Despite the continued presence of long-reigning middleweight kingpin Sergio Martinez, the historically popular division is more muddled than ever right now. Why? Because the division is also populated by undefeated marauder Gennady Golovkin.
The man can flat-out fight. He’s got everything an up-and-coming boxing superstar needs, and he will likely become the premier stalwart of the middleweight division for years to come.
Likely, but not for sure.
While Martinez stands atop the divisional mountain as the true lineal champion, his aging and injury-prone body, which was originally intended for lighter weight classes, has led some to believe his throne is ripe for the taking.
Indeed, the master of middleweights had to gut out wins over a late-charging Julio Cesar Chavez Jr. and a late-fading Martin Murray in his past two bouts just to eke out victories. After each, Martinez sustained serious injuries.
While Martinez rests for the rest of the year, hoping his broken left hand and sore right knee heal up for a run in 2014, the man who may soon become “The Man” (Golovkin) is staying as busy as possible so that he might earn first crack at Martinez upon his return. After all, to be “The Man” in boxing you have to beat “The Man.”
And Sergio Martinez is “The Man” at middleweight.
There is no shortage of strong middleweights to keep Golovkin busy, though. Oh sure, we think he’d beat Martinez, but we often think things that don’t actually happen. Did anyone foresee Abner Mares getting starched last Saturday?
And sure, we all assume he’d pulverize the next level of the division, too—guys like titlists Darren Barker and Peter Quillin, as well as contenders like Daniel Geale, Julio Cesar Chavez Jr. and Martin Murray. But Golovkin has yet to meet a man inside the ring of that caliber.
In fact, a quick glance at his ledger shows Golovkin’s best wins were against opposition that made the most noise of their careers at a lower weight classes. Indeed, the only sincerely notable middleweight Golovkin has defeated to date is Matthew Macklin, a class fighter, but someone who has never earned a world title belt in any of his three tries.
Queensbury-Rules.com contributor Nicholas Ayres-Wearne believes Golovkin is a good fighter but has been given the benefit of the doubt too much in his young career:
A closer look at his record shows a somewhat shallow resume even with his victory over Macklin. It includes wins against Kassim Ouma, once a contender but well past his prime now; Lajuan Simon, who had dropped a decision to Arthur Abraham and the less talented Abraham impersonator Sebastian Sylvester before his loss to Golovkin; Gregorz Proksa, a mid level middleweight at best. Golovkin scored a solid win against Gabriel Rosado, a performance that was enjoyable to watch, but was sadly a mismatch. Rosado, moving up from 154 pounds, did not have the power to worry Golovkin and the fight served as another HBO show case for Golovkin.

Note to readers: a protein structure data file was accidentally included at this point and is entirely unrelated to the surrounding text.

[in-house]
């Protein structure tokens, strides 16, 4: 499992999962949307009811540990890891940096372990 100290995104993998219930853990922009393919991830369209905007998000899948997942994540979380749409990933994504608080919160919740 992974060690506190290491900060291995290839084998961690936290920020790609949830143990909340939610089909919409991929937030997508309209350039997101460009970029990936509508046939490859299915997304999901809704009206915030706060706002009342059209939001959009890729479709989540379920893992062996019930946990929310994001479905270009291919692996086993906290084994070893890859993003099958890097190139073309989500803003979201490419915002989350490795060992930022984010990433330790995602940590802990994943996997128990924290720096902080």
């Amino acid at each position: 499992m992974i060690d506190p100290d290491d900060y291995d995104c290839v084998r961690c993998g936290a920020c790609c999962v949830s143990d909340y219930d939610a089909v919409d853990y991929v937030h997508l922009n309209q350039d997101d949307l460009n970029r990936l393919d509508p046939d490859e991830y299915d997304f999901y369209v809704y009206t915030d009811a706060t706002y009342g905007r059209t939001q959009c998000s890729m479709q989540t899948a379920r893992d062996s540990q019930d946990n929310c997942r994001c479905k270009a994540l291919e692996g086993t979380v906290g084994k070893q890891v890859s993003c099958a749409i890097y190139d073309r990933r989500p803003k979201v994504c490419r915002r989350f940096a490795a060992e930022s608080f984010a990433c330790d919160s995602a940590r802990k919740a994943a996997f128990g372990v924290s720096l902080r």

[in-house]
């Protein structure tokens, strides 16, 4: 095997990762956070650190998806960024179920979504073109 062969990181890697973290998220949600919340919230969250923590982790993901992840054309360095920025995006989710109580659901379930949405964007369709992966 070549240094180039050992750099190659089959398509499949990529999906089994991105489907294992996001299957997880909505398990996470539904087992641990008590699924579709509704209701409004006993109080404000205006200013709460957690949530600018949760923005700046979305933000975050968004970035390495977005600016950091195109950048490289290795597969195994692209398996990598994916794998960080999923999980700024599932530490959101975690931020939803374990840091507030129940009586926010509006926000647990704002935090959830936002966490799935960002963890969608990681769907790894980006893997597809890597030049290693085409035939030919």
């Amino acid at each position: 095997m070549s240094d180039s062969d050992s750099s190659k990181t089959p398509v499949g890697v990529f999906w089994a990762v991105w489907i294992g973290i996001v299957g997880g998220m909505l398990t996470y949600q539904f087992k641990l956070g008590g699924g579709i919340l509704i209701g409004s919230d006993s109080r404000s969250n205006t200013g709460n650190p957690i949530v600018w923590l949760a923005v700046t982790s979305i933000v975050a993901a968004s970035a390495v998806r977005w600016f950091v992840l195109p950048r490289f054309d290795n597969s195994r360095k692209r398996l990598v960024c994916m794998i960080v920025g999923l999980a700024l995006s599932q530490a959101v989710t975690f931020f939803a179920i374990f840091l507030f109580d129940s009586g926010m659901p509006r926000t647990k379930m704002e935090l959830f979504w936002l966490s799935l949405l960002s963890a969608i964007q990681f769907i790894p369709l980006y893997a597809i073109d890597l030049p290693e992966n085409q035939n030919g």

So what is Golovkin to do while waiting around for Martinez? Holder of an alphabet belt already, Golovkin gains little more than sanctioning fees by going after fellow titlists Barker and Quillin. Sure, those are great fights on paper, but paper championships don’t often like to be unified.
Still, matches against Barker or Quillin would be worlds better on his resume than treading water against no-hopers and has-beens. Heck, fights against any of the upper-echelon guys would do just fine. Murray, Chavez Jr., Felix Sturm, Andy Lee—whoever.
So surely he’s facing one of those guys next, right? Wrong.
According to Keith Idec of The Record, Golovkin will instead face hard-punching Curtis Stevens Nov. 2 in The Theater at New York’s famed Madison Square Garden.
If there’s good news, it is this: Stevens comes to fight. He has serious power in both hands and has shown it as of late in the biggest fights of his career. In fact, the Main Events-promoted slugger has scored Round 1 knockouts in three of his past four fights.
The bad news? The three men he bashed to dreamland in less than three minutes each have 19 total losses between them.
So is Stevens the right fight for Golovkin? Is he the kind of competition Golovkin needs at this point in his career to prove he’s the heir to Martinez’s middleweight throne? Will this fight cause Ayres-Wearne and others to buy into his career?
Not likely. But bashing him quickly into the canvas won’t hurt anything either.